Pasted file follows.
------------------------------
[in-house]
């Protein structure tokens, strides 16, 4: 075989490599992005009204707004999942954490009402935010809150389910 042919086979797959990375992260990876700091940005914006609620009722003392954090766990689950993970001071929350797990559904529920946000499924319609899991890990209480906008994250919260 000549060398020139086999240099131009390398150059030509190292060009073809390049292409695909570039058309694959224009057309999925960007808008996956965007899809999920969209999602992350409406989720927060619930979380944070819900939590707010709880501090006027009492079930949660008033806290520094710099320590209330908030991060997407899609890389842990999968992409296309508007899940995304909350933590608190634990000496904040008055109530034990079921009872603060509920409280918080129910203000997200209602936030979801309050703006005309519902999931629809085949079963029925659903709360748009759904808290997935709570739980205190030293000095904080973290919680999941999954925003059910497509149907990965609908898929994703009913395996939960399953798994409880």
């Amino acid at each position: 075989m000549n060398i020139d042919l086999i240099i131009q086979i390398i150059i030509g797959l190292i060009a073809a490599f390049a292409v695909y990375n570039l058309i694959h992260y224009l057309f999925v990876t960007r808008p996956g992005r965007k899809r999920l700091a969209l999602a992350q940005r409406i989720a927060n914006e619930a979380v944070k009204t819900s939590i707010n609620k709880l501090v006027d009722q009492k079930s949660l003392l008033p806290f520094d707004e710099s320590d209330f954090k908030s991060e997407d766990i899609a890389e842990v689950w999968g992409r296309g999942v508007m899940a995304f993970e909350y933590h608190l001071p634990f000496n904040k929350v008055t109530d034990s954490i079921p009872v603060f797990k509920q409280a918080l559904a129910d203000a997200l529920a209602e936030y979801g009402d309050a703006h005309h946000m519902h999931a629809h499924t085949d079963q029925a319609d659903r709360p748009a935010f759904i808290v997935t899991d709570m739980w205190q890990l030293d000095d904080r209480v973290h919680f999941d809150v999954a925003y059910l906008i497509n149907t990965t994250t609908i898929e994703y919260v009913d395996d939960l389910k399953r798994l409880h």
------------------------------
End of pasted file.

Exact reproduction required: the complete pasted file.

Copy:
[in-house]
């Protein structure tokens, strides 16, 4: 075989490599992005009204707004999942954490009402935010809150389910 042919086979797959990375992260990876700091940005914006609620009722003392954090766990689950993970001071929350797990559904529920946000499924319609899991890990209480906008994250919260 000549060398020139086999240099131009390398150059030509190292060009073809390049292409695909570039058309694959224009057309999925960007808008996956965007899809999920969209999602992350409406989720927060619930979380944070819900939590707010709880501090006027009492079930949660008033806290520094710099320590209330908030991060997407899609890389842990999968992409296309508007899940995304909350933590608190634990000496904040008055109530034990079921009872603060509920409280918080129910203000997200209602936030979801309050703006005309519902999931629809085949079963029925659903709360748009759904808290997935709570739980205190030293000095904080973290919680999941999954925003059910497509149907990965609908898929994703009913395996939960399953798994409880």
């Amino acid at each position: 075989m000549n060398i020139d042919l086999i240099i131009q086979i390398i150059i030509g797959l190292i060009a073809a490599f390049a292409v695909y990375n570039l058309i694959h992260y224009l057309f999925v990876t960007r808008p996956g992005r965007k899809r999920l700091a969209l999602a992350q940005r409406i989720a927060n914006e619930a979380v944070k009204t819900s939590i707010n609620k709880l501090v006027d009722q009492k079930s949660l003392l008033p806290f520094d707004e710099s320590d209330f954090k908030s991060e997407d766990i899609a890389e842990v689950w999968g992409r296309g999942v508007m899940a995304f993970e909350y933590h608190l001071p634990f000496n904040k929350v008055t109530d034990s954490i079921p009872v603060f797990k509920q409280a918080l559904a129910d203000a997200l529920a209602e936030y979801g009402d309050a703006h005309h946000m519902h999931a629809h499924t085949d079963q029925a319609d659903r709360p748009a935010f759904i808290v997935t899991d709570m739980w205190q890990l030293d000095d904080r209480v973290h919680f999941d809150v999954a925003y059910l906008i497509n149907t990965t994250t609908i898929e994703y919260v009913d395996d939960l389910k399953r798994l409880h």